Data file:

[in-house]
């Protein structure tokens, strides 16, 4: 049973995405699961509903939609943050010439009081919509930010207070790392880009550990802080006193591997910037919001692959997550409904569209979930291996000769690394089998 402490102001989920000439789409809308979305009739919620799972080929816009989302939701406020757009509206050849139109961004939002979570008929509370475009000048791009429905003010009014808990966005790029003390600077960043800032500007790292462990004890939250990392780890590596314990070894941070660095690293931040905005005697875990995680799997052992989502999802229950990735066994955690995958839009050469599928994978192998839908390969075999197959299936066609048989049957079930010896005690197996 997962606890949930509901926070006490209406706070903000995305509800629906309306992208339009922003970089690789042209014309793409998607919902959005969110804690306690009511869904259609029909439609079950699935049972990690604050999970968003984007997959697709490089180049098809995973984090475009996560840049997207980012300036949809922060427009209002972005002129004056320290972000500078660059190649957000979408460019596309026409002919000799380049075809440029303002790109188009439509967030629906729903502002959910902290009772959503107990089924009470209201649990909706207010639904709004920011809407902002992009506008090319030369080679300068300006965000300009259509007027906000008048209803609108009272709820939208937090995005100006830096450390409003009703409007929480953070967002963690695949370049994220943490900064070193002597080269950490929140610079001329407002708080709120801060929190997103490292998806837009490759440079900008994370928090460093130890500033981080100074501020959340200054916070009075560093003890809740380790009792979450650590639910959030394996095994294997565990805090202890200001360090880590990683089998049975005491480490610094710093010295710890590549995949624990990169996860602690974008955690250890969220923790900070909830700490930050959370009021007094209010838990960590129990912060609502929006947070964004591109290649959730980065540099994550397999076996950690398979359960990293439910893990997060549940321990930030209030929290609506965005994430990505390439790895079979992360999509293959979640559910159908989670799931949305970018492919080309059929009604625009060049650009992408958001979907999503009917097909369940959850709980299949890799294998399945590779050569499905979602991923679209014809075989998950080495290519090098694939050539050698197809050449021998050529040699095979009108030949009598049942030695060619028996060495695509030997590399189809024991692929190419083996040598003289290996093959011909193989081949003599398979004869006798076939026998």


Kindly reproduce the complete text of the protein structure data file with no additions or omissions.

[in-house]
């Protein structure tokens, strides 16, 4: 049973995405699961509903939609943050010439009081919509930010207070790392880009550990802080006193591997910037919001692959997550409904569209979930291996000769690394089998 402490102001989920000439789409809308979305009739919620799972080929816009989302939701406020757009509206050849139109961004939002979570008929509370475009000048791009429905003010009014808990966005790029003390600077960043800032500007790292462990004890939250990392780890590596314990070894941070660095690293931040905005005697875990995680799997052992989502999802229950990735066994955690995958839009050469599928994978192998839908390969075999197959299936066609048989049957079930010896005690197996 997962606890949930509901926070006490209406706070903000995305509800629906309306992208339009922003970089690789042209014309793409998607919902959005969110804690306690009511869904259609029909439609079950699935049972990690604050999970968003984007997959697709490089180049098809995973984090475009996560840049997207980012300036949809922060427009209002972005002129004056320290972000500078660059190649957000979408460019596309026409002919000799380049075809440029303002790109188009439509967030629906729903502002959910902290009772959503107990089924009470209201649990909706207010639904709004920011809407902002992009506008090319030369080679300068300006965000300009259509007027906000008048209803609108009272709820939208937090995005100006830096450390409003009703409007929480953070967002963690695949370049994220943490900064070193002597080269950490929140610079001329407002708080709120801060929190997103490292998806837009490759440079900008994370928090460093130890500033981080100074501020959340200054916070009075560093003890809740380790009792979450650590639910959030394996095994294997565990805090202890200001360090880590990683089998049975005491480490610094710093010295710890590549995949624990990169996860602690974008955690250890969220923790900070909830700490930050959370009021007094209010838990960590129990912060609502929006947070964004591109290649959730980065540099994550397999076996950690398979359960990293439910893990997060549940321990930030209030929290609506965005994430990505390439790895079979992360999509293959979640559910159908989670799931949305970018492919080309059929009604625009060049650009992408958001979907999503009917097909369940959850709980299949890799294998399945590779050569499905979602991923679209014809075989998950080495290519090098694939050539050698197809050449021998050529040699095979009108030949009598049942030695060619028996060495695509030997590399189809024991692929190419083996040598003289290996093959011909193989081949003599398979004869006798076939026998």